GROCERY SHOPPING & FOOD: Getting it right...

  • HndsmKansan

    Posts: 16311

    Mar 13, 2011 4:56 PM GMT
    OK, so I have vented here in the past about the process of grocery shopping.
    Originally I viewed it as something my parents did, then when I had to, as a necessary evil. Since I'm a structured person, I knew I needed the right approach and as my interest in fitness increased, knew that "food" and the purchase of it needed to be done the right way, both for fiscal and practical
    means.

    My guess is, most guys on this site are challenged when they enter the grocery store. If they know what to buy, they aren't paying attention to the money they are spending.... or they end up buying more than they bargained for by all the distractions the stores now intentionally create.

    For me, I want the best food & products and I am an absolute analyst when it comes to the spending of money. I'm a financial planner, I had better be thinking this way!

    Some of my successes to date:

    1. I know what I'm buying when I go into my store, what they call a "Dillons Marketplace"... food from all over. I'm rarely distracted and only occasionally
    buy something (literally anything) from what I planned to buy.

    2. I have coupons, I study prices, I look at ingredients, sizes, packaging.
    I also study the generic brands. Sometimes feeling good about a good coupon purchase isn't smart when the generic brand (which may be just as good is way less expensive).

    3. I did shop once every 2 weeks, now 3 weeks. I spend about $55 a week on my grocery shopping needs, including home products. Of course I eat out some, but I think that amount can be improved. The only thing I usually have to buy between "grocery store weekends" is a gallon of skim milk.

    Improvements:

    1. Too many prepackaged meals... they are nice for lunch, but high in sodium
    and aren't cheap, even when I get them on sale. The best thing to get are fresh ingredients... I'm working on it and making progress

    2. Use what you buy: I cringe when I throw out old bananas, salad fixings and items I never used after buying them. I'm making progress, but.....

    So, when you grocery shop, how "FIT" a shopper are you? Do you grocery shop with your fitness needs in mind.... your fiscal need... neither or both?
    How often do you grocery shop?
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    Mar 13, 2011 4:59 PM GMT
    I grocery shop maybe twice a week if I run out of something and only buy what I'll need or definitely use. It's all about health; my fiscal needs never come into the equation in that I'll pay full price for things but that doesn't mean I don't take advantage of heavy markdowns. Since I don't buy junk (no bread and hardly anything from the non-perimeter aisles) and find great deals even though I don't clip coupons or belong to places like Costco which burn more gas than they're worth and tempt you to buy what you don't need I eat plenty and very well without spending a lot. Examples:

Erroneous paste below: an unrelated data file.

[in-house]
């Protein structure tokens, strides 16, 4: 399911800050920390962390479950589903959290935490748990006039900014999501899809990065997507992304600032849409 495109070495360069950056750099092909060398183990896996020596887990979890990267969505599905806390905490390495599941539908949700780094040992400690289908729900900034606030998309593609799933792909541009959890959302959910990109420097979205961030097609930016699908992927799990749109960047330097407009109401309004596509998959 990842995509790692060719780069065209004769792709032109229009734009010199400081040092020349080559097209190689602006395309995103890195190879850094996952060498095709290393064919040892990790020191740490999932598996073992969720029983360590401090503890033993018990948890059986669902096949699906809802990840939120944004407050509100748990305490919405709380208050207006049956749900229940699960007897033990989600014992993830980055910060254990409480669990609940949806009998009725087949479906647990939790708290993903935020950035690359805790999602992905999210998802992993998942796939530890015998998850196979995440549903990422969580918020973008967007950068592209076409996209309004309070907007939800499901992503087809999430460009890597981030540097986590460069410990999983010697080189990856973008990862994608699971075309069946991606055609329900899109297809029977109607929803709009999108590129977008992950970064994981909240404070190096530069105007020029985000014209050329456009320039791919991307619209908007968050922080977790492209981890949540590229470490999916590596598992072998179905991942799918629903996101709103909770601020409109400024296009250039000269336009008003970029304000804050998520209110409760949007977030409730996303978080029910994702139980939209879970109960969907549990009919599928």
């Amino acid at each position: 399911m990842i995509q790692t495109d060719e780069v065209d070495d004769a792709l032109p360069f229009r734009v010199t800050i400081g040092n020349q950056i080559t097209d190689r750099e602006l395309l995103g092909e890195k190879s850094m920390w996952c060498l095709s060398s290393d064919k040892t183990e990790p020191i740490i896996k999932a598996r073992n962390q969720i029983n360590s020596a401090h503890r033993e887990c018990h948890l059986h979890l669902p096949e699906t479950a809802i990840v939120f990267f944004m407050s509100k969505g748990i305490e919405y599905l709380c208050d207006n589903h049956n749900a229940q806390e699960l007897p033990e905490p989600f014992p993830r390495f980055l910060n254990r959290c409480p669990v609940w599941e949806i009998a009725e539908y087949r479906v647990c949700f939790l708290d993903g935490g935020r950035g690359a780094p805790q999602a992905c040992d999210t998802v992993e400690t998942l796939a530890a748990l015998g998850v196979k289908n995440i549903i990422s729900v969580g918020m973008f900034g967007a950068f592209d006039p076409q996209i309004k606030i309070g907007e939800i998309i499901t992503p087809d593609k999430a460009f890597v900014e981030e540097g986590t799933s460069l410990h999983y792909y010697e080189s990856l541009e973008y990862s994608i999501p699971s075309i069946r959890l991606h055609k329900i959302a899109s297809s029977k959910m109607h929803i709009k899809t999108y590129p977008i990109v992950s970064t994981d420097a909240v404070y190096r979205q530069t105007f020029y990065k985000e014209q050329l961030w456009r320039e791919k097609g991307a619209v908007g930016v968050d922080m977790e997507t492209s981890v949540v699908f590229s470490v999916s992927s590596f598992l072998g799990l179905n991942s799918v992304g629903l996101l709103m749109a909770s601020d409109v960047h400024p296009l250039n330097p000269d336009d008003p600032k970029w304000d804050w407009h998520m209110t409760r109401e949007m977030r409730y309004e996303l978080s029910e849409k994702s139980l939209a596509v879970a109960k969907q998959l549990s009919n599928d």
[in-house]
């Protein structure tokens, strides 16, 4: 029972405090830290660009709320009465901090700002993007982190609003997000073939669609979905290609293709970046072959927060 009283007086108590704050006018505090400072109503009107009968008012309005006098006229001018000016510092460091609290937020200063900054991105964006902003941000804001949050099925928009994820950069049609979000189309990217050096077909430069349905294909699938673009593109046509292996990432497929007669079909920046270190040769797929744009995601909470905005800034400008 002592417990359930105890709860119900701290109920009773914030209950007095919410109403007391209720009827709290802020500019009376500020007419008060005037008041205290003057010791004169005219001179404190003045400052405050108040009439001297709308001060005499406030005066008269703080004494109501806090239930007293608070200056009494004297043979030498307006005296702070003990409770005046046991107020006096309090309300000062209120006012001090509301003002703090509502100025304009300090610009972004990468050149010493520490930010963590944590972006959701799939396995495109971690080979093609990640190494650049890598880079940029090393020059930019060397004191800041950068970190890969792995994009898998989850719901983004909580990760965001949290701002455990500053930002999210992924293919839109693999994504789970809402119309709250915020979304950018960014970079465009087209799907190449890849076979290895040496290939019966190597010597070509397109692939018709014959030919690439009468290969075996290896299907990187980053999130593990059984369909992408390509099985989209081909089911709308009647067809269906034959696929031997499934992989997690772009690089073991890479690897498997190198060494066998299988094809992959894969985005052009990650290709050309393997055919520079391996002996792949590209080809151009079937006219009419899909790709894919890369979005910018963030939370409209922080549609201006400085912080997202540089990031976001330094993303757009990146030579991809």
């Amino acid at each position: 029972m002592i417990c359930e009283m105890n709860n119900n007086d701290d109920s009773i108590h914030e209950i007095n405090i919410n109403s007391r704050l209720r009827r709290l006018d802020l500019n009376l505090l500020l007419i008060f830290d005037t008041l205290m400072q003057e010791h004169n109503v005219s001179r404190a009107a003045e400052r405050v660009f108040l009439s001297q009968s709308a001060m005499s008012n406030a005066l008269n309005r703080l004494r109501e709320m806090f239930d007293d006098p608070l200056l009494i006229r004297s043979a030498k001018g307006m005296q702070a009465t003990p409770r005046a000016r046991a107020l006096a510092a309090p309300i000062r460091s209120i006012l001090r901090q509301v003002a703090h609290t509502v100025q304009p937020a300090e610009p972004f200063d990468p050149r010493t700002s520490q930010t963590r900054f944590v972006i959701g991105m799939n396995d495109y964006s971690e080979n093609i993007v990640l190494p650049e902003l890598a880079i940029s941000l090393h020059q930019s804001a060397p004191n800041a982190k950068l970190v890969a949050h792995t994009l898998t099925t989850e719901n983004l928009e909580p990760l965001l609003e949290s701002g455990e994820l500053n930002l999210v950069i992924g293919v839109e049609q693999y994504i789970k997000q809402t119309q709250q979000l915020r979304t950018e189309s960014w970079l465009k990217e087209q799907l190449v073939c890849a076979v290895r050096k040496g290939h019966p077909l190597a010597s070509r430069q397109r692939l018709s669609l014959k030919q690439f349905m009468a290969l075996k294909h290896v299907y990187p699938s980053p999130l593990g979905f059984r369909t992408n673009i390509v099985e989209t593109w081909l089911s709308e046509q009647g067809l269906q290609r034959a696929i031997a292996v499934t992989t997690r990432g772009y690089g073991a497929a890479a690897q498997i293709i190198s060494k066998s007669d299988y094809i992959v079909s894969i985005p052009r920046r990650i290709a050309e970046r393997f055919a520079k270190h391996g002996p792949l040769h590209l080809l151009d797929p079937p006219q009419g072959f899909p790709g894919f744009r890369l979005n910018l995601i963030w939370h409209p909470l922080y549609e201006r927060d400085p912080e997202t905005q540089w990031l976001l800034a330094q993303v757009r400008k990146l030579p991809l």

- 9+ cartons of large to jumbo sized eggs at a time when they're marked down, from $.99/doz to $1.49/18 ct, hard-boiled 3-4 dozen at a time
    - family pack of 10-12 chicken breasts for about $10 when they're marked down to $1.89/lb (manager's special), which I typically either crockpot as a weeklong soup or stew, or dice and freeze in individual portions
    - ground chicken breast marked down to $199/lb - I just toss the packages as is in the freezer and use them as needed
    - bulk purchase cheap dried staples at my local health food store (or if cheaper, online at http://www.bulkfoods.com/) including quinoa, steel cut oatmeal, brown rice and beans
    - bulk purchase supermarket items marked down to a dollar or less like big jars of natural applesauce, jars of sugar and sodium-free tomato and basil tomato sauce, tuna pouches, natural jarred fruit packed in water, and cans of organic beans or low sodium canned tomatos
    - buy whatever produce is marked down for quick sale and use it or freeze it (like spinach) within the next day or two!

    Instead of clipping coupons like grandma (inefficient!) if there's an item (including supplements!) I buy a lot of I just contact the manufacturer and ask for them. Bulk cooking also saves a lot of money and time. Here's a picture of how I set up in freezer bags after I buy a lot of wild rice, dried black beans, chicken breasts, fresh spinach and canned tomatos, which give me over a month of ready-made microwaveable meals, saving me hours of prep time and hundreds of dollars a month:

    jqnciw.jpg

    Here's a typical breakfast, which costs me $1.50 including my homemade protein shake (not pictured) - steel cut oatmeal, egg whites, blueberries, chia seeds, flaxseed meal, bananas and almonds. Takes about a half hour to slow cook 1 cup of steel cut oatmeal (during which I hard boil and peel a few more cartons of eggs if needed), which amounts to four servings dolloped in four saran-wrapped breakfast bowls, which averages to about 8 minutes of breakfast prep time every morning:

    2a8fbpw.jpg